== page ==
Sunday, May 20, 2007

Shine It On

The middle boy had a soccer tournament this weekend. By nature I'm more of baseball fan than a soccer hooligan, but I do like watching him play. The team's come a long way over the past year and this weekend beat two teams that thrashed them last summer. The weather was nice, for one of the games anyway, the guys played better than I've ever seen them, and they ended up in second place.

When it was announced that runners-up also got a medal, my kid shrieked, "Yay, we get a shiny thing!" in the Sesame Street voice he normally saves to irritate his older brother. I shook my head at his complete lack of self-respect while the other parents, who've gotten used to him, laughed and tousled his hair. He scored four of the team's six goals during the tournament and I guess that earns you the right to be a knucklehead.

Meanwhile, the baseball team's practice consisted of a Wiffle ball game. Coach P. and I had a theory that this would allow the guys to focus on fundamentals, like covering bases, without worrying about getting beaned by a pitch or having to chase around the outfield for a well hit ball.

One of the moms came up to me about halfway through the practice and said, "You two certainly have the most interesting coaching style I've ever seen."

"Interesting?" I asked. "As in, 'What in interesting piece of art' interesting? As in, 'if you can't say something nice don't say anything at all' interesting?"

"No, nothing like that," she replied. "Just interesting."

It's hard to know how to respond to that, but I live a life filled with enigmas.

In most ways a pretty typical weekend. There were two things, though, that made this weekend a little different.

First, for the only time since my kid started playing, someone got a red card. The coach of the team that won the tournament, for that matter. They're up 5-2, less than a minute left to play, and the referee called a penalty on his team. The coach started complaining, the ref reached in his pocket, and out came the card. That means the coach was not only ejected for the rest of today's game, he'll be out for the next game too.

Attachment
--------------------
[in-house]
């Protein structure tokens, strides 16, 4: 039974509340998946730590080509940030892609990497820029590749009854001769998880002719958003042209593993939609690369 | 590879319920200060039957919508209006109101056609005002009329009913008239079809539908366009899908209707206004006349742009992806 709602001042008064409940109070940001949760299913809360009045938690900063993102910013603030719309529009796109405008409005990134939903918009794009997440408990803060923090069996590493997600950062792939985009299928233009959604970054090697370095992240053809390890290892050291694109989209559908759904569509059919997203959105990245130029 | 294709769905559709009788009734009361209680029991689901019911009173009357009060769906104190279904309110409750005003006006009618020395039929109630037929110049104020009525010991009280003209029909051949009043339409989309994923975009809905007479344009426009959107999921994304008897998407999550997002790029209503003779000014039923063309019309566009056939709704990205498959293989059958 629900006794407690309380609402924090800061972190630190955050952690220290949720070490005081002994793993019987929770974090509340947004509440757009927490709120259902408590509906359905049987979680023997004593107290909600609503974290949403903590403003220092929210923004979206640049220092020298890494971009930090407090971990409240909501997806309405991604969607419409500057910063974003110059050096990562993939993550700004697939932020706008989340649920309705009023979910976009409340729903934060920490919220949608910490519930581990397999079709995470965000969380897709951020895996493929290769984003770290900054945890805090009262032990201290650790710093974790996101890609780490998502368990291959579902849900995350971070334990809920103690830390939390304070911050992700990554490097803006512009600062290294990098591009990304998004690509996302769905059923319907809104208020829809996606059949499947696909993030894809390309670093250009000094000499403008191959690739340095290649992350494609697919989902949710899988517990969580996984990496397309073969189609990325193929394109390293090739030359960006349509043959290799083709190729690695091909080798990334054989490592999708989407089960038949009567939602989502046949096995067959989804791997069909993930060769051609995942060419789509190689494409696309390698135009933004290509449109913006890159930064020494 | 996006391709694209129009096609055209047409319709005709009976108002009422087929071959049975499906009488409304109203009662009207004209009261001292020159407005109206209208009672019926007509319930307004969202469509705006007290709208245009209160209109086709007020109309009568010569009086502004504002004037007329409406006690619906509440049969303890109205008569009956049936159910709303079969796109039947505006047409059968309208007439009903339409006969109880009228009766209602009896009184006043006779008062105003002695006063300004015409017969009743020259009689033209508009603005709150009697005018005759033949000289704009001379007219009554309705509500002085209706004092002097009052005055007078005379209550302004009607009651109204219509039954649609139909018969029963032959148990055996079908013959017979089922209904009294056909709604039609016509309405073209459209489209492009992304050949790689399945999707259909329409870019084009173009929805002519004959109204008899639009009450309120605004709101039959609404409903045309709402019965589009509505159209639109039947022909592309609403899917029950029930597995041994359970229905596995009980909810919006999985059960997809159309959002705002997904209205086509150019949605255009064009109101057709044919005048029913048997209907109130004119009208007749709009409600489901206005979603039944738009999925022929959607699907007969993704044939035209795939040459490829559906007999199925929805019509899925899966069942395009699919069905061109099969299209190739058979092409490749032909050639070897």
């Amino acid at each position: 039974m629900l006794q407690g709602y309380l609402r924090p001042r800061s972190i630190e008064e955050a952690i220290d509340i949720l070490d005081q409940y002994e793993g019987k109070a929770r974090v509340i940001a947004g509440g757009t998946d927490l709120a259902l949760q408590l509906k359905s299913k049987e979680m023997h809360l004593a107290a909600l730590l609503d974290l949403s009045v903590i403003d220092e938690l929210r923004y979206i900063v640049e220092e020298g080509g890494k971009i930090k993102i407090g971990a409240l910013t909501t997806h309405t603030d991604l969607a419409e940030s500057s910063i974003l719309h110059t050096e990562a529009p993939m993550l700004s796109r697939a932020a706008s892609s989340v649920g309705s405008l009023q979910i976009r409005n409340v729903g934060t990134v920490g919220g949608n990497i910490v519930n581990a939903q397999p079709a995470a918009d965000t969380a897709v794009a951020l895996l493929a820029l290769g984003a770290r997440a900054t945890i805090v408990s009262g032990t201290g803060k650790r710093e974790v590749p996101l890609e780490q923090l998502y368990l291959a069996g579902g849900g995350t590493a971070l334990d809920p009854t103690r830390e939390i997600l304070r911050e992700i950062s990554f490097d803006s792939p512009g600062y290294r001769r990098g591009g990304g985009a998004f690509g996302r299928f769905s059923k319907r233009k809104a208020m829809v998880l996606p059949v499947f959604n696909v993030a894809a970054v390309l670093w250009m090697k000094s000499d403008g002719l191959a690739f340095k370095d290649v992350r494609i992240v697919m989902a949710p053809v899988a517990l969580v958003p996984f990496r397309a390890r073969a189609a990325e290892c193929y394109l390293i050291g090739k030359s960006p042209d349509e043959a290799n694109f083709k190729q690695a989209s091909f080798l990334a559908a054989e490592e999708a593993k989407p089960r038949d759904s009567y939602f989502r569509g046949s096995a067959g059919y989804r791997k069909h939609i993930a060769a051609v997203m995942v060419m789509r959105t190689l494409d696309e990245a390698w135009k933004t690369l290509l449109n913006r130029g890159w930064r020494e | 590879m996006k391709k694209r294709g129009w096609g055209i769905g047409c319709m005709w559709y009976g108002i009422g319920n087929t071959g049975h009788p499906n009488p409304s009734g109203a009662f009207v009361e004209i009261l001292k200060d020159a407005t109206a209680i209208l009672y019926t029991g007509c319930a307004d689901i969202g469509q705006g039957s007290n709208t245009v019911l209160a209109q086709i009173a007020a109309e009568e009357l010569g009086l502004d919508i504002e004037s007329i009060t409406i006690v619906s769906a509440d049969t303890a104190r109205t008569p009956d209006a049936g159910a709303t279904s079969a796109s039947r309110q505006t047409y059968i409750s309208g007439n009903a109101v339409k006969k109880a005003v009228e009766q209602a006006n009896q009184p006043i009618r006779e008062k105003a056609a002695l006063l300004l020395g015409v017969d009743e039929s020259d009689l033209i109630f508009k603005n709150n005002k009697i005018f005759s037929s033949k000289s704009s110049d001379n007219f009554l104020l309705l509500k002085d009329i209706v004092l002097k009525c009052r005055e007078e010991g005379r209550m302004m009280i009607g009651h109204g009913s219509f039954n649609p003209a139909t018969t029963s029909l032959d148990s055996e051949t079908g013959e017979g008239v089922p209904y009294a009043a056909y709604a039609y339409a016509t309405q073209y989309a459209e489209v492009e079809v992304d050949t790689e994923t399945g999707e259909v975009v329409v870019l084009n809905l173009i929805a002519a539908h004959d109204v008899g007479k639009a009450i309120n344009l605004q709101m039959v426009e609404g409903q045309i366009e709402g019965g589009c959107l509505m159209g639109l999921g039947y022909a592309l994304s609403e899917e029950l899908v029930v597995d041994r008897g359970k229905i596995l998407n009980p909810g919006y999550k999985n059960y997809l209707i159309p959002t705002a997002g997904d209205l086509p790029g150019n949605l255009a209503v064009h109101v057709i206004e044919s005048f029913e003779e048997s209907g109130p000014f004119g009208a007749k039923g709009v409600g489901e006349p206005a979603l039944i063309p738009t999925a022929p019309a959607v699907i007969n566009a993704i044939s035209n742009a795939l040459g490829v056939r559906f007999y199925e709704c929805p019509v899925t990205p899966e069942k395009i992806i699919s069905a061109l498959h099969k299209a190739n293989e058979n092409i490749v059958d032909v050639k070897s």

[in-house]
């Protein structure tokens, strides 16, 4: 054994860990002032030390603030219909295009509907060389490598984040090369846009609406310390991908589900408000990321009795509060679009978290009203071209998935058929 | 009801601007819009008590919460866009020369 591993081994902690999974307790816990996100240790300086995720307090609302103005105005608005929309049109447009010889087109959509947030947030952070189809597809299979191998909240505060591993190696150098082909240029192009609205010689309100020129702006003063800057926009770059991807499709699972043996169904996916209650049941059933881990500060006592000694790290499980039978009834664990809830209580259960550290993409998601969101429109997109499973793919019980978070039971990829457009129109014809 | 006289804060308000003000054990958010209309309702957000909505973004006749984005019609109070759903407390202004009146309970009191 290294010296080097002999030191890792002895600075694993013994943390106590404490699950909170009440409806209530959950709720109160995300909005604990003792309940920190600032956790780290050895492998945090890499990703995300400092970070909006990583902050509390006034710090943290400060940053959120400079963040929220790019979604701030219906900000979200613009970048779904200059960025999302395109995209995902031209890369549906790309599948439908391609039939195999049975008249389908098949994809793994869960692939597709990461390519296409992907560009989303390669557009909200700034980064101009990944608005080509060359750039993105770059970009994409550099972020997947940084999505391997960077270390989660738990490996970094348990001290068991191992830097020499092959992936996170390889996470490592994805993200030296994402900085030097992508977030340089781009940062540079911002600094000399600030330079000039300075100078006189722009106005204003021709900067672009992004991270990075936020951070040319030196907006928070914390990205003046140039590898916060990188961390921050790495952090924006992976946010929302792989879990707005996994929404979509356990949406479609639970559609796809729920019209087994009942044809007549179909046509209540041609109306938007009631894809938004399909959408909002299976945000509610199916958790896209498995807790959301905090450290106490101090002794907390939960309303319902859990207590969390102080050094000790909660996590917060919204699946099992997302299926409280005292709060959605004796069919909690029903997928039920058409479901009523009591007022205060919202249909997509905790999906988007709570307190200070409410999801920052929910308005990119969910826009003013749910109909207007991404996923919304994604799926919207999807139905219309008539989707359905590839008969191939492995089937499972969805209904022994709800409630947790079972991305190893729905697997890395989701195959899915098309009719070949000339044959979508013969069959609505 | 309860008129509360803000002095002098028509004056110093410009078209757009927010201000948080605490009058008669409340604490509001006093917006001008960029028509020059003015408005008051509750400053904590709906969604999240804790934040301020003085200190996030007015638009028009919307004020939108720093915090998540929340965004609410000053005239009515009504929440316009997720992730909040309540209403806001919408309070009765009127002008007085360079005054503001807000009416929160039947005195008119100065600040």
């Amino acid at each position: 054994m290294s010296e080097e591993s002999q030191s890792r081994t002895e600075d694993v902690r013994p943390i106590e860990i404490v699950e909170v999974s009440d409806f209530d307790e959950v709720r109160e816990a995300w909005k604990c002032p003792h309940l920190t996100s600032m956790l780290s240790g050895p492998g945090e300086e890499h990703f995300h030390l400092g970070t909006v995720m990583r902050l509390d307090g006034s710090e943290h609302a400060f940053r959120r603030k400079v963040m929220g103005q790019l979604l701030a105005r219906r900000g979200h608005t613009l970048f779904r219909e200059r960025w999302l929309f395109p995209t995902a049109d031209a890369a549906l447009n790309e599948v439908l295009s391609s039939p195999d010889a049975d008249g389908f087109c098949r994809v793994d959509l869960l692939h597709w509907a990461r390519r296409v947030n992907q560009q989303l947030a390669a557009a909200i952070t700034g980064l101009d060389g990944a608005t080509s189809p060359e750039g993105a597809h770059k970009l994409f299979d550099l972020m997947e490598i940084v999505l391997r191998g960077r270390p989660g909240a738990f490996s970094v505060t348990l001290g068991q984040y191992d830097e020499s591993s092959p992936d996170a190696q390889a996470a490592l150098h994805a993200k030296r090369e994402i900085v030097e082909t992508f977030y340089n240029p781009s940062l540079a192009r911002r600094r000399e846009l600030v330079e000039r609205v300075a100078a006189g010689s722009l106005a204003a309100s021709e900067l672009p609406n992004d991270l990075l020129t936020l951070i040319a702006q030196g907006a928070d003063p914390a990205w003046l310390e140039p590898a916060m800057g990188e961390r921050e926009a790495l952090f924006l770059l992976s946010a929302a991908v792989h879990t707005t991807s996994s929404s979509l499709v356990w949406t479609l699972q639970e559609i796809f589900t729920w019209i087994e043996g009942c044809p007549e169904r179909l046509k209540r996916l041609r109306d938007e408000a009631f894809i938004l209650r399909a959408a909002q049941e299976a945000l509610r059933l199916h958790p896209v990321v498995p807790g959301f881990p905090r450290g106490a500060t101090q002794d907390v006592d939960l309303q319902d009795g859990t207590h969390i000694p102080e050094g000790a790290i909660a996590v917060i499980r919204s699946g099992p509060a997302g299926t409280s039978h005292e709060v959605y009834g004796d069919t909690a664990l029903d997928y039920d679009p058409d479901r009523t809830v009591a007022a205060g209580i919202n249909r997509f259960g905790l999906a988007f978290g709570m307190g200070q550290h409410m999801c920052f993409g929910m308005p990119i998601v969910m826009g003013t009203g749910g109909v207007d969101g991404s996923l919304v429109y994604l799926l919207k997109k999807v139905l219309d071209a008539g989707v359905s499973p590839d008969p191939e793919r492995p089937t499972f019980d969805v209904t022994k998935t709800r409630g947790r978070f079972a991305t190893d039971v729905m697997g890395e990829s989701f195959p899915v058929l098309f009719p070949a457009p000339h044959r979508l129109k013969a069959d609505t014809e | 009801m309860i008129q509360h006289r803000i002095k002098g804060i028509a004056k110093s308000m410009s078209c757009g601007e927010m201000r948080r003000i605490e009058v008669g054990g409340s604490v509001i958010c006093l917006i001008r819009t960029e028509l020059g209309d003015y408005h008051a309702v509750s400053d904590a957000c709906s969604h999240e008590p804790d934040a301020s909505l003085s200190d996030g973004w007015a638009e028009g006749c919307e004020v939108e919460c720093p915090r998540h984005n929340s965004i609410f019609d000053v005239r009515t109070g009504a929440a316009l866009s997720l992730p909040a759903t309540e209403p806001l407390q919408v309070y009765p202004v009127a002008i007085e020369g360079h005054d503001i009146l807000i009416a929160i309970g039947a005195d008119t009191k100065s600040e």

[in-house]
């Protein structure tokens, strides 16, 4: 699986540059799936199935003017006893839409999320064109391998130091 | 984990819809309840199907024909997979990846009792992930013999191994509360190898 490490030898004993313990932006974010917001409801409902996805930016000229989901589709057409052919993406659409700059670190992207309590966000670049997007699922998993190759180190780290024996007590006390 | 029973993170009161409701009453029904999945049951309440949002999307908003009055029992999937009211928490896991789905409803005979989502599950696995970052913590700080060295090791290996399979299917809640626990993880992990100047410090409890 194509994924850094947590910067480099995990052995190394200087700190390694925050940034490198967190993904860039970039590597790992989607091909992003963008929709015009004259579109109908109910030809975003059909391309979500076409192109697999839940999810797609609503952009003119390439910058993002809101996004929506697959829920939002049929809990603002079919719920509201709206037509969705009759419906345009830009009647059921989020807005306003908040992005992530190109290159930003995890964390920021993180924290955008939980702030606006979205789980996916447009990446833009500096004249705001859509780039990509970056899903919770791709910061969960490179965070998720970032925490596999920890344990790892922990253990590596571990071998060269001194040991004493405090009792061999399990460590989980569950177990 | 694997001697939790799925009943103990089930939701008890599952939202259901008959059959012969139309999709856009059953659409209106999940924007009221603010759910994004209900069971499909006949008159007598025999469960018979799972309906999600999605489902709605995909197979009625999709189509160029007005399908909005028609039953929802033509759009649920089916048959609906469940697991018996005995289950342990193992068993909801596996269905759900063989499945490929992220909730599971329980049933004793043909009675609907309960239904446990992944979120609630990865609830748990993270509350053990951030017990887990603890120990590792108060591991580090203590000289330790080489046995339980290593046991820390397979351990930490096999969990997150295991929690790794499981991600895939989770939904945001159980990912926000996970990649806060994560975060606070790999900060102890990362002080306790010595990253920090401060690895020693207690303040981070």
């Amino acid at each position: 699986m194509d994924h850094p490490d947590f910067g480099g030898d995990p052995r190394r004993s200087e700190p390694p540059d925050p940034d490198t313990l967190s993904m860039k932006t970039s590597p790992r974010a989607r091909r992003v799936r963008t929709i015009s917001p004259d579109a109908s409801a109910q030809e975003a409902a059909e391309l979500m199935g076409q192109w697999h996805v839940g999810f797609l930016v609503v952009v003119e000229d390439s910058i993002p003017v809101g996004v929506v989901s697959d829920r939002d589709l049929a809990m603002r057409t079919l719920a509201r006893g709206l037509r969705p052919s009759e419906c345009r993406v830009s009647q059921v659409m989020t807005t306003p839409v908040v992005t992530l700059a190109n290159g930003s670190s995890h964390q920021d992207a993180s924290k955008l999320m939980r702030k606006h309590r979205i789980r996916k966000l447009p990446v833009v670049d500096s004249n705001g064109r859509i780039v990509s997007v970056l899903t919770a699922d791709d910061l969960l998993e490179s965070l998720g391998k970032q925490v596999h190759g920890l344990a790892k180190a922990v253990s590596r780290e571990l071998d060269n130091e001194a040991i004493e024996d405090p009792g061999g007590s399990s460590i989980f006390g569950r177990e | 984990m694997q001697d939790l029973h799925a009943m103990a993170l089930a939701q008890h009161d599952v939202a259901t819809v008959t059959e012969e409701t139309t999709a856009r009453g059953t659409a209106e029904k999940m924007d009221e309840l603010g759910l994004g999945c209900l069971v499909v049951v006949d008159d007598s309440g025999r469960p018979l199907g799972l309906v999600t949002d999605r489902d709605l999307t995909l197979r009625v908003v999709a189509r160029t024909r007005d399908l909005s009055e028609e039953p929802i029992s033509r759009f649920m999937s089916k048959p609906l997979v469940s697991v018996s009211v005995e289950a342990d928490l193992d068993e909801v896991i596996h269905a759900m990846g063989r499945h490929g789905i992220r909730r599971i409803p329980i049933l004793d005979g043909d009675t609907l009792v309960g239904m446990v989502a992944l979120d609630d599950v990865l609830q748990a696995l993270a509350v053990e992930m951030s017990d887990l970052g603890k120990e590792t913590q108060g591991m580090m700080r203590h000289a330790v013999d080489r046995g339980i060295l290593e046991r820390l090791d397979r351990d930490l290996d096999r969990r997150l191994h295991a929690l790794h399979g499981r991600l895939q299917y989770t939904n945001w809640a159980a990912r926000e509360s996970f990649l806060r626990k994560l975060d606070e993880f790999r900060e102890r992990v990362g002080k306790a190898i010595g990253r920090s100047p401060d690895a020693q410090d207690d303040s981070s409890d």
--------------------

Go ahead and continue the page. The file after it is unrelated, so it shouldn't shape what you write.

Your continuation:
Ten minutes later the medals are getting handed out. As runners-up we go first and our coach recognizes our individual players. Then it's the winning coach's turn.

He looks at his kids and ours, all the parents, and says, "I'd like to congratulate the second-place team. They played well.

"I also want to say that a few minutes ago you saw a coach do something stupid. I forgot for a minute that soccer's about a lot more than goals and winning. I've apologized to the referee and I apologize to all of you."

On the way to the car I shook his hand and thanked him.

Second, we spent Saturday morning at an adaptive baseball game. A friend's son has some disabilities and this was his first time playing. I went with my boys and a neighbor and his boy, and we watched and cheered as the kids rounded the bases in their wheelchairs, or guided by the Little Leaguers who'd volunteered to help. It's a beautiful field they have, built with tax dollars and private contributions and worth every penny. The boys yelled when their friend scored and gave him high fives when the game was over and on the way home asked, "That was fun. Can we go the next time he plays?"

So my kids learned something from sports this weekend. They learned that people do stupid things and suffer consequences. They learned that real men and women admit their mistakes and take responsibility. And they learned that having fun is more important than winning something shiny.


Anonymous said...

Having fun is more important than something shiny?

No way!!

That was awesome about the other coach.

Anonymous said...

Interesting... yikes!

I'm glad the other coach spoke up. We could use more of that in coaches and kids... and presidents...

Anonymous said...

Wow, it is quiet over here, Snag. I thought it was merely because you ate everything that could make noise!

Snag said...

AG, I do love a good humiliation. Too bad he ruined it by being a halfway decent guy.

Jennifer, if you think it's quiet it's only because you haven't heard my stomach rumbling.